“That woman,” Tyrell aimed his finger like a gun at the blonde across the hall, “is a bitch on wheels.”
Angela set a calming hand on his arm. “That’s why she’s here, Ty. That’s why they sent her.”
He paced away from Angela, then back again, eyes locked on the object of his fury. She was talking on a cell phone, angled away from him so all he could see was her smooth French twist and the simple gold hoop in her right earlobe.
“She’s got ice water in her veins,” he muttered. “Or arsenic. Or whatever the hell they embalm people with.”
“She’s just doing her job. And in this case, it’s a thankless one. They can’t win.”
Ty turned his roiling eyes on Angela. He would have started in – again – about hired-gun lawyers from New York City coming down to Texas thinking all they had to do was bullshit a bunch of good ole boys who’d never made it past eighth grade, but just then the clerk stepped out of the judge’s chambers.
“Ms. Sanchez,” she said to Angela. “Ms. Westin,” to the blonde. “We have a verdict.”
Across the hall, the blonde snapped her phone shut and dropped it in her purse, snatched her briefcase off the tile floor and, without looking at Angela or Ty, or anyone else for that matter, walked briskly through the massive oak doors and into the courtroom. Ty followed several paces behind, staring bullets in the back of her tailored navy suit.
Twenty minutes later they walked out again. A reporter fromHouston Tonight stuck a microphone in Ty’s face.
“The jury obviously believed you, Mr. Brown. Do you feel vindicated?”
I feel homicidal, he wanted to snarl. But the camera was rolling. “I’m just glad it’s over,” he said. “Jason Taylor dragged this out for seven years, trying to wear me down. He didn’t.”
He continued striding down the broad hallway, the reporter jogging alongside.
“Mr. Brown, the jury came back with every penny of the damages you asked for. What do you think that means?”
“It means they understood that all the money in the world won’t raise the dead. But it can cause the living some serious pain.”
“Taylor’s due to be released next week. How do you feel knowing he’ll be walking around a free man?”
Ty stopped abruptly. “While my wife’s cold in the ground? How do you think I feel?” The man shrank back from Ty’s hard stare, decided not to follow as Ty strode out through the courthouse doors.
Outside, Houston’s rush hour was a glimpse inside the doors of hell. Scorching pavement, blaring horns. Eternal gridlock.
Ty didn’t notice any of it. Angela caught up to him on the sidewalk, tugged his arm to slow him down. “Ty, I can’t keep up in these heels.”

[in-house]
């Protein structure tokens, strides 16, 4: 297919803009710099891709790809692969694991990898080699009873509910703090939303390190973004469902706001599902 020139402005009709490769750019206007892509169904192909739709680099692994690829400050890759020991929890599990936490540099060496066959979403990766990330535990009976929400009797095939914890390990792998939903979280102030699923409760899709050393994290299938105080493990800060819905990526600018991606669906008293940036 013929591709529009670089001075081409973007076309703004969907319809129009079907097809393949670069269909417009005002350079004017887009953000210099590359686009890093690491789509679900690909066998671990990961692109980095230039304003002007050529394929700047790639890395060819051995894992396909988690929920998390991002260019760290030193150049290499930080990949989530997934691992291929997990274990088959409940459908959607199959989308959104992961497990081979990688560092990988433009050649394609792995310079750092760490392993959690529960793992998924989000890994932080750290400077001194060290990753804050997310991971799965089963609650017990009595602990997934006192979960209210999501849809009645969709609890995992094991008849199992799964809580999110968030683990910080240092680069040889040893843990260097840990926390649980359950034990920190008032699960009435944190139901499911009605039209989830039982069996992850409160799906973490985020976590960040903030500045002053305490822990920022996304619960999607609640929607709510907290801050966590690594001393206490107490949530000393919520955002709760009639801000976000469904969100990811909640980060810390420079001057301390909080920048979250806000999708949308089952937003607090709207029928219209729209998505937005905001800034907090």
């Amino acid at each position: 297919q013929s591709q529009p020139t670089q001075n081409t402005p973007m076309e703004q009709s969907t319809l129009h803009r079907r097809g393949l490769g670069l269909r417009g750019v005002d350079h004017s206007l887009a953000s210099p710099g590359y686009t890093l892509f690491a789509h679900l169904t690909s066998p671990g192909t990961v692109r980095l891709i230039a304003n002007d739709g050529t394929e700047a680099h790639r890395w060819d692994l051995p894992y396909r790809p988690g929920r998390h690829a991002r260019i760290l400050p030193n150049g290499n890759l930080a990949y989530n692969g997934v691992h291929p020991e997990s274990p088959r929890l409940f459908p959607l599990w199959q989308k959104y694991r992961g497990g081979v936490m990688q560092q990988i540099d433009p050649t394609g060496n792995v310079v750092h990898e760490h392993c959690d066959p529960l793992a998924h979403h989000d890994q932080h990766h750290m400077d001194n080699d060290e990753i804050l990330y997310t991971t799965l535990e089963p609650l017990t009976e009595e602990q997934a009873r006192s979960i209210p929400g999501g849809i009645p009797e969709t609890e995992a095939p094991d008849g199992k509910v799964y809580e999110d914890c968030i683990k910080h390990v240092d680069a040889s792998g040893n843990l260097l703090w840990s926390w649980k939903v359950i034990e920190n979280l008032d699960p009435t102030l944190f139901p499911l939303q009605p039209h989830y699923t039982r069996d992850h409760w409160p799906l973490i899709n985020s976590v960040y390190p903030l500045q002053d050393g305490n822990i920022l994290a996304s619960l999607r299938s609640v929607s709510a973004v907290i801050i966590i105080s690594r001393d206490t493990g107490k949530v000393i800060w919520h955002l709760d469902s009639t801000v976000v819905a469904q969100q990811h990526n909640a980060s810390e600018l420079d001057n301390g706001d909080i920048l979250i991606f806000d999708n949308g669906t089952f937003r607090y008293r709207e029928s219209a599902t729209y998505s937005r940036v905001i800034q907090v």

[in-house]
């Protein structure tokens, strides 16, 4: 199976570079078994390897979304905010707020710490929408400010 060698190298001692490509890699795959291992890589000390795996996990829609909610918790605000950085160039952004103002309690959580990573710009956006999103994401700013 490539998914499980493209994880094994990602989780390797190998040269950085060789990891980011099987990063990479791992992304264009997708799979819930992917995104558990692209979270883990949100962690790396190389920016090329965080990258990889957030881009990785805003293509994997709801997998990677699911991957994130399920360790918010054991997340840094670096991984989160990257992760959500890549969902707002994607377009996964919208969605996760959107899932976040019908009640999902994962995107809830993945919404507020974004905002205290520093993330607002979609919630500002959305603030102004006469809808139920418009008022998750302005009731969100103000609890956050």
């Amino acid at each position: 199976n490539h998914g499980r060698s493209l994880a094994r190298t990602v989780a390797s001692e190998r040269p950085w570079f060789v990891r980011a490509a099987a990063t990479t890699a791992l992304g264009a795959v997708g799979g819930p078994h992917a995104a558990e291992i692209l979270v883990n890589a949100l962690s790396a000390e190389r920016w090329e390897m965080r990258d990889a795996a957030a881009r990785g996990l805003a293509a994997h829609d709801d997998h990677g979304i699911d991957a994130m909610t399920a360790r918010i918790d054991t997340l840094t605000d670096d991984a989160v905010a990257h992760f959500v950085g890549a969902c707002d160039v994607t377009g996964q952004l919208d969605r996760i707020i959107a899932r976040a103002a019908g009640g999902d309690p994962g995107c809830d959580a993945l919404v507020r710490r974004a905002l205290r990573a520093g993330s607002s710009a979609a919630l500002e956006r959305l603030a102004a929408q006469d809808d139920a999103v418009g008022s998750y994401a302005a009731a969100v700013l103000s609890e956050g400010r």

“Sorry.” He slowed to half speed. Even as pissed off as he was, Texas courtesy was ingrained.
Taking her bulging briefcase from her hand, he smiled down at her in a good imitation of his usual laid-back style. “Angie, honey,” he drawled, “you could separate your shoulder lugging this thing around. And believe me, a separated shoulder’s no joke.”
“I’m sure you’d know about that.” She slanted a look up from under thick black lashes, swept it over his own solid shoulders. Angling her slender body toward his, she tossed her wavy black hair and tightened her grip on his arm.
Ty got the message. The old breast-crushed-against-the-arm was just about the easiest signal to read.
And it came as no surprise. During their long days together preparing for trial, the cozy take-out dinners in her office as they went over his testimony, Angela had dropped plenty of hints. Given their circumstances, he hadn’t encouraged her. But she was a beauty, and to be honest, he hadn’t discouraged her either.
Now, high on adrenaline from a whopping verdict that would likely boost her to partner, she had “available” written all over her. At that very moment they were passing by the Alden Hotel. One nudge in that direction and she’d race him to the door. Five minutes later he’d be balls deep, blotting out the memories he’d relived on the witness stand that morning. Memories of Lissa torn and broken, pleading with him to let her go, let her die. Let her leave him behind to somehow keep living without her.
Angela’s steps slowed. He was tempted, sorely tempted.
But he couldn’t do it. For six months Angela had been his rock. It would be shameful and ugly to use her this afternoon, then drop her tonight.
Because drop her, he would. She’d seen too deep inside, and like the legions preceding her, she’d found the hurt there and was all geared up to fix it. He couldn’t be fixed. He didn’t want to be fixed. He just wanted to fuck and forget. And she wasn’t the girl for that.
Fortunately, he had the perfect excuse to ditch her.
“Angie, honey.” His drawl was deep and rich even when he wasn’t using it to soften a blow. Now it flowed like molasses. “I can’t ever thank you enough for all you did for me. You’re the best lawyer in Houston and I’m gonna take out a full page ad in the paper to say so.”
She leaned into him. “We make a good team, Ty.” Sultry-eyed, she tipped her head toward the Marriott. “Let’s go inside. You can . . . buy me a drink.”
His voice dripped with regret, not all of it feigned. “I wish I could, sugar. But I’ve got a plane to catch.”
She stopped on a dime. “A plane? Where’re you going?”
“Paris. I’ve got a wedding.”
“But Paris is just a puddle-jump from here! Can’t you go tomorrow?”
“France, honey. Paris, France.” He flicked a glance at the revolving clock on the corner, then looked down into her eyes. “My flight’s at eight, so I gotta get. Let me find you a cab.”